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Dub: Soundscapes and Shattered Songs in Jamaican Reggae (Music Culture) Paperback – April 30, 2007

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Editorial Reviews

From Booklist

Veal chronicles how dub music progressed from remixing and altering existing reggae recordings to studio-creating original songs out of music samples, noise, and found sounds. Inventing and developing techniques with effects similar to what turntable scratching and sampling later achieved, Osbourne "King Tubby" Ruddock, Lee "Scratch" Perry, and others paved the way for rap by placing the boasting of "toasters" over bass-heavy charts and fractured soundscapes. Veal traces the development of the drum-and-bass sound central to reggae and dub, noting that "sonically and aesthetically, musicians like DJ Kool Herc," often called the progenitor of rap, "essentially transplanted the Jamaican sound system model" to the Bronx, where it was finally distilled into rap. Drawing on interviews with dub pioneers DJ and producer-recording artist Mikey Dread, Veal posits that dub and hip-hop are "deconstructive compositional strategies" that sensitize "listeners to the microaesthetics of production." Yow! Persuasive if weighty stuff that draws a line of musical development from the studios of Kingston to the bling-encrusted world of hip-hop--and it has a killer discography. Mike Tribby
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"Veal has written the first comprehensive overview of (dub's) development up to and including the digital music that followed dub's analog innovations... Veal does an excellent job of explaining, analyzing, and describing sounds. He also connects dub's influence to hip-hop, dance, electronica, and other modern genres, demonstrating how many dub tricks are still being used today in various incarnations. Readers will especially appreciate Veal's excellent Appendix of Recommended Listening, which includes catalog numbers that will make these recordings easier to find... (T)his is certainly the best and only book on dub music; highly recommended for all academic and public music collections where reggae music is popular." ―Library Journal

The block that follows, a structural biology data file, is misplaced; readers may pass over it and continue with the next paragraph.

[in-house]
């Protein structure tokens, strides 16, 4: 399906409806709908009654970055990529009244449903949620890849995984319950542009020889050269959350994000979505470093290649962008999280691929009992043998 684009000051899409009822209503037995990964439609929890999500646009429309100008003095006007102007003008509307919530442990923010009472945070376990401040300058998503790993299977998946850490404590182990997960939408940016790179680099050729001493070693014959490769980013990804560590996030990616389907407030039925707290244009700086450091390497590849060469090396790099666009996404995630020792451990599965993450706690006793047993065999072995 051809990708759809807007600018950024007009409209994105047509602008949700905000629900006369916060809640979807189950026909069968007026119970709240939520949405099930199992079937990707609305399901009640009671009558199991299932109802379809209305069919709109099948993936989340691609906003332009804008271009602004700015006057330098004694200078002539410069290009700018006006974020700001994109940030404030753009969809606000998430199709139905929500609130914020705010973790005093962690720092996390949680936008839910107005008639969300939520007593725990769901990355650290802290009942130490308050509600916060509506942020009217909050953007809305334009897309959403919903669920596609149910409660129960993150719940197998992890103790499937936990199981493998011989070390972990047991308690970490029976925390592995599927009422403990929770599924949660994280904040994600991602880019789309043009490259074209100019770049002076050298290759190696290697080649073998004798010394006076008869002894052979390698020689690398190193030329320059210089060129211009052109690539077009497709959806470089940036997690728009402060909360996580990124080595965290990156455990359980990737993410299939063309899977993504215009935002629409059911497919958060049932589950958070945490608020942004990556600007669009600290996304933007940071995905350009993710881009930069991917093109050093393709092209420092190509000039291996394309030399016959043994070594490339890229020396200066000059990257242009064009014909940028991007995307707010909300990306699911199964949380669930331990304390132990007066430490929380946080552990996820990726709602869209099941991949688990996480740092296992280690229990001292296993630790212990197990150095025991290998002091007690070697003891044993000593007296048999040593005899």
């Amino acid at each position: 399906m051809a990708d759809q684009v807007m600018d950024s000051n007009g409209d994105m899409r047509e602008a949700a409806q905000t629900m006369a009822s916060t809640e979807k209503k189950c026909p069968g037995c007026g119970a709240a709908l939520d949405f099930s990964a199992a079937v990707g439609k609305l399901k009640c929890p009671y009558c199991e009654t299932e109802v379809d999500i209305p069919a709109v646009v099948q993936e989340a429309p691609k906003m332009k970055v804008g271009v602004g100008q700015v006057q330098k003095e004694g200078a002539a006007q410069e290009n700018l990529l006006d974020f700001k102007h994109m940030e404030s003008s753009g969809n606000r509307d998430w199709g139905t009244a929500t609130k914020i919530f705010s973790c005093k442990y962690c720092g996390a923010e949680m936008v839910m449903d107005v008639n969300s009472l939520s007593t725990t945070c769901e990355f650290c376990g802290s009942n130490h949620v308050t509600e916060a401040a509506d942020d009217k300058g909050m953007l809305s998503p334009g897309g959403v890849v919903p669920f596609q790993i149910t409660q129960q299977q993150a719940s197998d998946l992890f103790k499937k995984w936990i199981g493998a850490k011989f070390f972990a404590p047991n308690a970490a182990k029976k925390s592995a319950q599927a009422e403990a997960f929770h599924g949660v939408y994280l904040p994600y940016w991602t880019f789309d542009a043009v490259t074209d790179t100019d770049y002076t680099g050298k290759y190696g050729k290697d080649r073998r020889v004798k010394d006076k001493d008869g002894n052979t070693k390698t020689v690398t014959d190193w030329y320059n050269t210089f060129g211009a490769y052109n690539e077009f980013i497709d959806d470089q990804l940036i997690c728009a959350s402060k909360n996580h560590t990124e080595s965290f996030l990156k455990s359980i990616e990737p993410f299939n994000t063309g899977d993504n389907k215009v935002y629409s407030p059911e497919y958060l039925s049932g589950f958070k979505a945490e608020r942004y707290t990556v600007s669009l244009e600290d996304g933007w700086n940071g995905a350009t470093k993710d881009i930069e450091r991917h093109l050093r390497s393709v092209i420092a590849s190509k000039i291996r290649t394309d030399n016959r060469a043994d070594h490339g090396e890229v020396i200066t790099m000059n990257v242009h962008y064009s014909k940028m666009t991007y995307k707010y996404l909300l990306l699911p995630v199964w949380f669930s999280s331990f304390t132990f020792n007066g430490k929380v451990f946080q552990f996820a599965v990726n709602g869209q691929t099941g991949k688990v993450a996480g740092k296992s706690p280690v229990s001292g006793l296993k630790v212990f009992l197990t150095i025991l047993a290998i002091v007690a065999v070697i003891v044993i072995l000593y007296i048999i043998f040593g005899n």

“Veal deftly outlines the sociopolitical context in which dub arose, and explains how the cut-corner, make-do economics of the Jamaican record business led to a maximization of materials: song begat deejay version(s) beget dub(s)-at least three products for little more than the price of one... Where Veal's book steals a march on the competition is in his technical analysis of how Tubby, Perry, Thompson, Sylvan Morris, and other mixing engineers adapted (and creatively abused) the equipment in studios... He also analyzes a number of tracks by each of the principal dub engineers under discussion...to show the transformation of song to version and dub, all of which is illuminating...(H)e provides valuable information as to where these tracks may be found... (T)his is an extremely bold and interesting book.”―The Wire

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Product Details

  • Series: Music Culture
  • Paperback: 352 pages
  • Publisher: Wesleyan; annotated edition edition (April 30, 2007)
  • Language: English
  • ISBN-10: 0819565725
  • ISBN-13: 978-0819565723